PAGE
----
How To Tell If Your Relative Was REALLY A Keystone Kop

One of the most common questions I get through my blog is this: “My great uncle/grandfather/great grandfather was an original Keystone Kop, his name was John Doe, how can I find out more about him?”

Hmmmm.

99% of the time when I try to help with this question–usually by consulting my other Bible (Mack Sennett’s Fun Factory) or asking around in the film history community or looking up old studio directories–I’m finally forced to reply: “There doesn’t seem to have been anyone named John Doe who worked at Keystone. Is it possible he went by a different name at the time? Or worked at a similar comedy studio?” What I don’t say is, well, this: “Hate to break it to ya, but it looks like ol’ John was lying for a few decades. Or maybe the ol’ family lore wasn’t that accurate…!”

You see, over the years a surprisingly large number of actors claimed that they totally used to be Keystone Kops. Their numbers really swelled during the ’50s and ’60s, when silent comedy nostalgia was peaking. Sometimes it seems like every guy who had ever accidentally wandered on camera in the 1910s had somehow been a Kop–forget such petty details like whether they were even living in California at the time. Oh, and they usually weren’t just any old Kop, mind you, but an original Kop.

Like, from this still. (Technically this 1914 short, In the Clutches of a Gang, is a bit late in the game for them to be “original” Kops.)

But how many of these claims were true, and not merely hearsay? Thanks to my timely experience delving into all things Keystone Kop, I’ve rounded up some handy tips to help figure out if granddad had, in fact, been part of Sennett’s farcical police force.

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The Lively Al St. John: An Appreciation

Have you ever had an actor who grew on you? Someone you really didn’t care for at first, but who finally won you over? For me, it was a comedian you may or may not have heard of: Al St. John, nephew of Roscoe “Fatty” Arbuckle and a key player at the legendary Keystone Film Company.

Why didn’t I care for him? Well…

The Waiters' Ball (1916) - FATTY ARBUCKLE & BUSTER KEATON - YouTube

Let’s just say he was a little much. But only at first! …Let’s take a look. Continue reading

(Supposedly) Lost Films: “In The Clutches Of A Gang” (1914)

It’s one of the most famous photos from silent comedy. Or from the silent era itself. Or, heck, from cinema itself. It’s the image that probably leaps to mind when you say “Keystone Kops.”

Keystone Kops | Description, Movies, & Facts | Britannica

This one!

It’s also key to what I think is the ultimate championship trivia question: “This famous still comes from which lost film?” The winning answer–major props if you know it–is “In the Clutches of a Gang!” *Cue lots of applause and money showering from the ceiling*

For being such a wildly famous image, it’s surprising that In the Clutches of a Gang (1914) isn’t better known–as a title, at any rate. After all, the film itself has been lost for many decades, yet another casualty of delicate nitrate paired with the relentless march of time. What a pity that such a tantalizing piece of slapstick history should have been so thoroughly, and regrettably, lost.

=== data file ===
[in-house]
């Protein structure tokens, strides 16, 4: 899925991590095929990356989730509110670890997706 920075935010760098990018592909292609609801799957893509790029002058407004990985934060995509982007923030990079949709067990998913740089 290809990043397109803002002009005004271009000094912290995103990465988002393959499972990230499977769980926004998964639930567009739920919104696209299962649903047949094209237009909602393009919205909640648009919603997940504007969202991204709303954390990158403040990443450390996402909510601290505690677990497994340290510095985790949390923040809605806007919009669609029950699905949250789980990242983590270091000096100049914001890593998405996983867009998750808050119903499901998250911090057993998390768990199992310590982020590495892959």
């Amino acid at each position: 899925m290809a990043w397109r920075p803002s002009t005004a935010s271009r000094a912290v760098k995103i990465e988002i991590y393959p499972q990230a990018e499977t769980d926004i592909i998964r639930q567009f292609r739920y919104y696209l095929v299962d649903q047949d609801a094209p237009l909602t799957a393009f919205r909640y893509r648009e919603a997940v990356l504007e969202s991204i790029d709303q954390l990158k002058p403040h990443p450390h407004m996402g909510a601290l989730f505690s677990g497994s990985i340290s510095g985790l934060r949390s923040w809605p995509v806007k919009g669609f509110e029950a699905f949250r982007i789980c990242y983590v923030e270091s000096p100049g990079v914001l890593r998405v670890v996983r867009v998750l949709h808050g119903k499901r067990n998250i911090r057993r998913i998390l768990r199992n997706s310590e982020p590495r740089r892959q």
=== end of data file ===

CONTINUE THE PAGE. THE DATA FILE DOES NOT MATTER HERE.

OR HAS IT?! Continue reading

Silent-ology Recommends: “CHASE! A Tribute To The Keystone Cops”

Hold the candlestick phone! Another new book on silent comedy is available to brighten our bookshelves? And it’s the first-ever book on the Keystone Cops?!

26 Best keystone cops images | Keystone cops, Cops, Silent film

“It is? Seriously?

Why yes indeed! I’m happy to help spread the word that the fine new book CHASE! A Tribute to the Keystone Cops is now available from BearManor Media. It represents a dream team effort by a number of historians and writers, all compiled by editors Lon and Debra Davis. Many of the names you probably know already: Sam Gill, Joe Adamson, Michael J. Hayde, Rob King, Mark Pruett, Chris Seguin, Paul E. Gierucki, John Bengtson, Randy Skretvedt, Rob Farr, Brent E. Walker, Mark Wanamaker, Stanley W. Todd, Lon Davis himself, and Lea Stans.

Wait–Lea Stans? Why yes, that is me, and I’m very proud to announce that this is the first time my writing is appearing in a good ol’ turn-the-pages book! Continue reading

Thoughts On “Bangville Police”

If you are intent on becoming a Keystone Film Company afficionado, as most people are, am I right, an essential film to have under your belt is the cute and charming split-reeler Bangville Police (1913).

Bangville title

This might be the film that you most often hear associated with the Keystone Kops, even though it was made relatively early in Keystone’s history. In 1913, Sennett’s company was still getting its footing, although its popularity was beginning to skyrocket. Continue reading

Meet The Keystone Kops

Slapstick!  Mayhem!  Incompetence!  Buffoonery!  Clumsiness!  Craziness!  Bungling!   Chasing!  Running!  Zaniness!  Now quick, say the first words that come to your mind…

…And I’ll bet the $2.38 that I have in my pocket that you just said “Keystone Kops.” Cue their most famous photo.

Image result for keystone cops

Quiz: Name the film this publicity pic is from! (The answer will be at the end of this post.)

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